But he had a darker side, one that is now being acknowledged by his family on his website. They are apologizing for his anti-Semitic views.
Dahl’s work lives on in today’s culture. Netflix made a $1 billion deal to develop his works into films and series. Oscar-winning director Taika Waititi is now making an animated series of Charlie and the Chocolate Factory.
The Witches movie, also based on his novel, just came out in October HBO Max. Anne Hathaway stars.
Dahl died 30 years ago, but his statements are gaining added scrutiny.
Two years ago, the Royal Mint dropped plans to celebrate Dahl’s life with a commemorative coin, citing his anti-Semitic views.
In an interview with the New Statesman in 1983, he said: “There is a trait in the Jewish character that does provoke animosity, maybe it’s a kind of lack of generosity towards non-Jews. I mean, there’s always a reason why anti-anything crops up anywhere.”
He added: “Even a stinker like Hitler didn’t just pick on them for no reason.”
Dahl doubled down in an article in the Independent in 1990. “I’m certainly anti-Israeli, and I’ve become anti-Semitic in as much as that you get a Jewish person in another country like England strongly supporting Zionism. I think they should see both sides.
“It’s the same old thing: we all know about Jews and the rest of it. There aren’t any non-Jewish publishers anywhere, they control the media – jolly clever thing to do – that’s why the president of the United States has to sell all this stuff to Israel.”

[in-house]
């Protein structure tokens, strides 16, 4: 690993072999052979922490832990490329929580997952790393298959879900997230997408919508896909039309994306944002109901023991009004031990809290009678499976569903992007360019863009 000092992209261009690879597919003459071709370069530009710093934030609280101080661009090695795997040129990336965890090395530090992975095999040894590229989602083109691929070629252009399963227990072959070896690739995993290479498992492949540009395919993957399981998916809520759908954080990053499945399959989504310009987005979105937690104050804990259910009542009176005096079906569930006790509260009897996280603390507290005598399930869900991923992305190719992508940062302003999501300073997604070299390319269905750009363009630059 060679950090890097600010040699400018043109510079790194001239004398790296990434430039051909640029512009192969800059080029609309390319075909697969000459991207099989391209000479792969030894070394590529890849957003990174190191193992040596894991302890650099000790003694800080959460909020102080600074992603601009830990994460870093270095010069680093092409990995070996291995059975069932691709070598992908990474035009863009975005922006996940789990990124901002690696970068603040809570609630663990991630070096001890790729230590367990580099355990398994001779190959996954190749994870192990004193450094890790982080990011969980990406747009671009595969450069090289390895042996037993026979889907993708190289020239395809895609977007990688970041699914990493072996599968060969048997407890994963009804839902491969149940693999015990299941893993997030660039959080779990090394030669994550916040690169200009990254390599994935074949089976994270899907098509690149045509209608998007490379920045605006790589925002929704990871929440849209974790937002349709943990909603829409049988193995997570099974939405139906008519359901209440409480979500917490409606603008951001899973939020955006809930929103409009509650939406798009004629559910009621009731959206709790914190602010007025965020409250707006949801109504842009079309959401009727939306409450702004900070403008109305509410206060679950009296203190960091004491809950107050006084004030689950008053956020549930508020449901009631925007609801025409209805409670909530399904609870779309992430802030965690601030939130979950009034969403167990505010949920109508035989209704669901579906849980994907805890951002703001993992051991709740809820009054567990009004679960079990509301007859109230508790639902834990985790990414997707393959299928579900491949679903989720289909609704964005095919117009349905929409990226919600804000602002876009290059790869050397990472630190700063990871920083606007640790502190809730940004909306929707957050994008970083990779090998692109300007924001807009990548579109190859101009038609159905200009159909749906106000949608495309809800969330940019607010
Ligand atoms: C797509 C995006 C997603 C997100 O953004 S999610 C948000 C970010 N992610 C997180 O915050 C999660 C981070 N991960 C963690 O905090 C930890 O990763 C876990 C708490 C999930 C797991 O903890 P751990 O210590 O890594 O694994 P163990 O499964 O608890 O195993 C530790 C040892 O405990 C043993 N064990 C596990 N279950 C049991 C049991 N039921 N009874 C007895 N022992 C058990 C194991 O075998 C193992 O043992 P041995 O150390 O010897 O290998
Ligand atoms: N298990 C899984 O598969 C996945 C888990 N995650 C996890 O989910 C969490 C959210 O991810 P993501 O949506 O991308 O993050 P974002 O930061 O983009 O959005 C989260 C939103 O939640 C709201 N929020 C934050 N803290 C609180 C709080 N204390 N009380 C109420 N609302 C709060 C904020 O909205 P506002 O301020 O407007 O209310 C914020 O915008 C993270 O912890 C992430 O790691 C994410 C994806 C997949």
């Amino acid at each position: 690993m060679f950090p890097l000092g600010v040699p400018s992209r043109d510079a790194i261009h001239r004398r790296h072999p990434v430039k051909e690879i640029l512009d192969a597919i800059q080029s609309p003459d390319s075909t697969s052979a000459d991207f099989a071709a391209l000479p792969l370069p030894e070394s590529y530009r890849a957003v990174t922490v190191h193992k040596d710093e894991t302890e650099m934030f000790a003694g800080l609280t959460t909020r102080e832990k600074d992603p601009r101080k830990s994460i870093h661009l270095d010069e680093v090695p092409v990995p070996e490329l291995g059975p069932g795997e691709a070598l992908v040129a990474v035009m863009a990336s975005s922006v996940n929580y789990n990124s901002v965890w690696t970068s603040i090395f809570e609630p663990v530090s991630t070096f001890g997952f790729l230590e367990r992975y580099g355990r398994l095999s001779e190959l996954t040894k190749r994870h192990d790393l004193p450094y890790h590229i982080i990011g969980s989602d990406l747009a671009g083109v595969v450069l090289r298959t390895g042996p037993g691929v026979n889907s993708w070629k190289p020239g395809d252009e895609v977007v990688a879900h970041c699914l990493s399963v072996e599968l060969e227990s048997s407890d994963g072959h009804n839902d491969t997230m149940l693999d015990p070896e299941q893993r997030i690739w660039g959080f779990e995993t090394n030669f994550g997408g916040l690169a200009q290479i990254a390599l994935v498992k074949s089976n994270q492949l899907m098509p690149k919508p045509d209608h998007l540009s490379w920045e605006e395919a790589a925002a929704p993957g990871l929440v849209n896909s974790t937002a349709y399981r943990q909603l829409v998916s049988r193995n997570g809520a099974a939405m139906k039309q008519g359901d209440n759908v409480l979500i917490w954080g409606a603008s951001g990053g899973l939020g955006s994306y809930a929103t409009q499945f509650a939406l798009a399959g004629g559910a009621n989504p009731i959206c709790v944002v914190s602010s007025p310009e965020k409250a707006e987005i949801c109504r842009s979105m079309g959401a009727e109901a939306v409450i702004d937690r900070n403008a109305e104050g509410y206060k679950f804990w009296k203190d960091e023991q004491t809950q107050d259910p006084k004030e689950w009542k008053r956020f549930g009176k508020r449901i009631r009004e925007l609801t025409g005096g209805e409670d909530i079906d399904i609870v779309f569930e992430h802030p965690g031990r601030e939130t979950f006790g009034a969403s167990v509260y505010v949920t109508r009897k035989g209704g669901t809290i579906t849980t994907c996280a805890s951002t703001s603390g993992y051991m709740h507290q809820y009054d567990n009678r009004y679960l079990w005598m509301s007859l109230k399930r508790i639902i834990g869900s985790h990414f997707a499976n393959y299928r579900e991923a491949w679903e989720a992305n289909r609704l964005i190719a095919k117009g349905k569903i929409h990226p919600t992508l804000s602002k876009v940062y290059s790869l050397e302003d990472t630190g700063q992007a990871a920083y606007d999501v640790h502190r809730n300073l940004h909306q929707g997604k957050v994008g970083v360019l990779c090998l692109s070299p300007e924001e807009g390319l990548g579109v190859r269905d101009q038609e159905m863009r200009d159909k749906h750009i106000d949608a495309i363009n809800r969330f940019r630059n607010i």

Dahl’s family has quietly issued an apology for his comments on his official website. “The Dahl family and the Roald Dahl Story Company deeply apologize for the lasting and understandable hurt caused by some of Roald Dahl’s statements.
“Those prejudiced remarks are incomprehensible to us and stand in marked contrast to the man we knew and to the values at the heart of Roald Dahl’s stories, which have positively impacted young people for generations.
“We hope that, just as he did at his best, at his absolute worst, Roald Dahl can help remind us of the lasting impact of words.”
The apology stopped short of mentioning his views in his official biography on the website. The family also did not reach out to Jewish organizations.
Dahl was born in 1916 in Wales to Norwegian parents. His first children’s book, The Gremlins, was published in 1943, followed by James and the Giant Peach in 1961, Charlie and the Chocolate Factory in 1964 and Fantastic Mr Fox in 1970.
He also cowrote screenplays for the James Bond movie You Only Live Twice and Chitty Chitty Bang Bang, as well as several adult-aimed novels.